In this episode of The Proskauer Brief, senior counsels Jurate Schwartz, Joshua Fox, and special employment law counsel Laura Fant discuss the new standard on personnel policies and workplace rules set forth by the National Labor Relations Board (NLRB) in its August 1, 2023 decision in Stericycle, Inc., 372 NLRB No. 113 (2023). Be sure to tune in as we discuss why employers should take this opportunity to review their existing handbooks and policies with counsel in light of the new standard.
Jurate Schwartz: Hello and welcome to The Proskauer Brief: Hot Topics on Labor and Employment Law. Today, we will be talking about the new Stericycle decision and the new standard developed by the NLRB on personnel policies and workplace rules. I’m Jurate Schwartz, senior counsel in our employment counseling practice group, and with me today are my colleagues, Joshua Fox, senior counsel in our labor management relations practice group and Laura Fant, special employment counsel in our employment counseling practice group. Welcome to you both.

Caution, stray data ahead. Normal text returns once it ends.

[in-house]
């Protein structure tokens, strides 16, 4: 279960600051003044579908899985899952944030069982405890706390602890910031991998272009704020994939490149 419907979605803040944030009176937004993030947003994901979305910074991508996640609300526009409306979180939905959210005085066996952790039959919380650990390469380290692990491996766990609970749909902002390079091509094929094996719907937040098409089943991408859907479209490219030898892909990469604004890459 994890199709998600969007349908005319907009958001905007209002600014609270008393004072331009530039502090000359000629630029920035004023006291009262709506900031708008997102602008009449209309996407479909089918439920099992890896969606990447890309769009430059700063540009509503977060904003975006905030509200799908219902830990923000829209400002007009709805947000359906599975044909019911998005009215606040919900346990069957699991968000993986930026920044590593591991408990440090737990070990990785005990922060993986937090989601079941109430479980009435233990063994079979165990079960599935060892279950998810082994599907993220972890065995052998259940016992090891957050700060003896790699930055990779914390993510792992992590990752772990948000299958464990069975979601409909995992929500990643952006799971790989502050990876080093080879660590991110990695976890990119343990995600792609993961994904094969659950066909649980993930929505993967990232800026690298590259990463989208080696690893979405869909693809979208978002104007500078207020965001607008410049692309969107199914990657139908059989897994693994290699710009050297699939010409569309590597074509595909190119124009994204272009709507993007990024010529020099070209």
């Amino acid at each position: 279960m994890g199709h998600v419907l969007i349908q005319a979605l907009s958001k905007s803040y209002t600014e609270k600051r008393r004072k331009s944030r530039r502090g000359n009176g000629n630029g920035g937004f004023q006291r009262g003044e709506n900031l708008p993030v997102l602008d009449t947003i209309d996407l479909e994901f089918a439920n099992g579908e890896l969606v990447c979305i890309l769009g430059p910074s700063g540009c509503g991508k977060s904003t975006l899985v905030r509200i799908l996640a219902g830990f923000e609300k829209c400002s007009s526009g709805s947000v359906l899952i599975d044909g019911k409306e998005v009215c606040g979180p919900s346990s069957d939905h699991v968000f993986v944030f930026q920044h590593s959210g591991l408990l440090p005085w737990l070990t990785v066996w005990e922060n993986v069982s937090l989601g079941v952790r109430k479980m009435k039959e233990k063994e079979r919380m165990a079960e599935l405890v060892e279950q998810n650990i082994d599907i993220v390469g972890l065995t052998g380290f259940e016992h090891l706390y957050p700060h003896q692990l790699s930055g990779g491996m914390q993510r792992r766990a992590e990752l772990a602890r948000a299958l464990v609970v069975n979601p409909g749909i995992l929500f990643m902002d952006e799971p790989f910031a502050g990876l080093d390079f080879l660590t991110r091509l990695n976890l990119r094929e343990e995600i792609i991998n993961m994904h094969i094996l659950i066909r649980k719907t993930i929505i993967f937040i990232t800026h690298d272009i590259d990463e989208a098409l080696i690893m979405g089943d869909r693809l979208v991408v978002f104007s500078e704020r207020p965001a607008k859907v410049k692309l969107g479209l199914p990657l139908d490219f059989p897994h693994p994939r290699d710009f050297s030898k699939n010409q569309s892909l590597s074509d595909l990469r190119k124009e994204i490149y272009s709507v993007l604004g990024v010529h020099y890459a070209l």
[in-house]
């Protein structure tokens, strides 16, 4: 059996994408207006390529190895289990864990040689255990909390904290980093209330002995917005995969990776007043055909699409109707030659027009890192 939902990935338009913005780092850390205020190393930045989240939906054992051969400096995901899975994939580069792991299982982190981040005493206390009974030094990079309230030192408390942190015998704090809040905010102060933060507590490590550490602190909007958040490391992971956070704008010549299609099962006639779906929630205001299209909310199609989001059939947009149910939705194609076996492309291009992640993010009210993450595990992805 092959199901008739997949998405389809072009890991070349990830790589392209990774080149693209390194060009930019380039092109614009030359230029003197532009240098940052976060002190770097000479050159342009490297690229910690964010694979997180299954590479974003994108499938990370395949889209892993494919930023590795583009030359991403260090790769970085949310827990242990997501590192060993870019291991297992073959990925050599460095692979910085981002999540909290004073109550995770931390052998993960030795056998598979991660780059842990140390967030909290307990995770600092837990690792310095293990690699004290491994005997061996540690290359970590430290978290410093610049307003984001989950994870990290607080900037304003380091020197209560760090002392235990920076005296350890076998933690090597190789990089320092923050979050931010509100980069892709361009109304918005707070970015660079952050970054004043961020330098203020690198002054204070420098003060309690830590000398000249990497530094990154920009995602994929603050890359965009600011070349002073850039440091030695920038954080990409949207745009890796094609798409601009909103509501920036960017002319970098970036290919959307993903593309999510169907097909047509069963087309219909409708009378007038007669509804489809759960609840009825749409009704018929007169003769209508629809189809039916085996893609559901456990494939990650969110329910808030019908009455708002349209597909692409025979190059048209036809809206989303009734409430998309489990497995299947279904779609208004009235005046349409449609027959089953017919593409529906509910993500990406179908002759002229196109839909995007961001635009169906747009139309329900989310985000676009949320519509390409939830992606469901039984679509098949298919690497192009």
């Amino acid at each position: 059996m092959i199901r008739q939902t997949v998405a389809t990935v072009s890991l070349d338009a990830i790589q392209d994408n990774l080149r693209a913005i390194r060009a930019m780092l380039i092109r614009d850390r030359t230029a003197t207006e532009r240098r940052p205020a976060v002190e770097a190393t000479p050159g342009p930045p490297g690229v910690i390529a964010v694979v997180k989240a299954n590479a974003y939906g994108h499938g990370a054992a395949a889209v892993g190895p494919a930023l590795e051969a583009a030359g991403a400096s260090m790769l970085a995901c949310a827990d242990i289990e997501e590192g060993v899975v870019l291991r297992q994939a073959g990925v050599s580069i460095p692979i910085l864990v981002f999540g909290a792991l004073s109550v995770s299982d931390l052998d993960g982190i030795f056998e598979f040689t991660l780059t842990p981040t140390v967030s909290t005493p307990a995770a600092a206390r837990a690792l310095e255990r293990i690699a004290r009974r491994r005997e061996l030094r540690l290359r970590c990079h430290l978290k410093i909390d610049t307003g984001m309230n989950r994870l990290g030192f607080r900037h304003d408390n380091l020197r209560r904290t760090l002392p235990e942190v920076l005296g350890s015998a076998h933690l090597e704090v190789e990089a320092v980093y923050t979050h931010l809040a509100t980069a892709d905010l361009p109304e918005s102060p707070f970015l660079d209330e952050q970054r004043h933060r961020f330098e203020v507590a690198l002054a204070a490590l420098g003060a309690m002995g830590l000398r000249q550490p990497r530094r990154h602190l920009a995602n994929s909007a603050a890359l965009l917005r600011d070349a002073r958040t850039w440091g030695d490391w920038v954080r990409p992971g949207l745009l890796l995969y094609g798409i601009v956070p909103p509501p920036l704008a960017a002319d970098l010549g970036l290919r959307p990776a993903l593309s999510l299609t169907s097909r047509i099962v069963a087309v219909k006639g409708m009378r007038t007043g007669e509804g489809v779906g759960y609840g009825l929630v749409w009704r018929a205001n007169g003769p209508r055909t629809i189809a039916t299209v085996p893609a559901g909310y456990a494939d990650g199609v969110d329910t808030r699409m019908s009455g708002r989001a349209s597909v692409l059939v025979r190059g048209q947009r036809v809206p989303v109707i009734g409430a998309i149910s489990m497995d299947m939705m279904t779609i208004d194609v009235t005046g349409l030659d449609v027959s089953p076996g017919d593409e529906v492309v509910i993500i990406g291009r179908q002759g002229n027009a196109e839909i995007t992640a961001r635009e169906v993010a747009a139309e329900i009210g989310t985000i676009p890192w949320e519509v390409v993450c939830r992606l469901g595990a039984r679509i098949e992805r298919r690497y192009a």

Joshua Fox: Thanks Jurate. I’m so excited to be here.
Laura Fant: Same. Thank you.
Jurate Schwartz: The topic for today is the new NLRB decision in Stericycle, published on August 1, 2023, about which we wrote in our Labor Relations Update blog and as a result of which, we will be discussing what employers should be doing now. Let me start with you, Josh. After we have all mastered the three categories of rules under the 2017 Board’s decision in Boeing, as of August 1, 2023, the standard has changed again. Tell us about the change.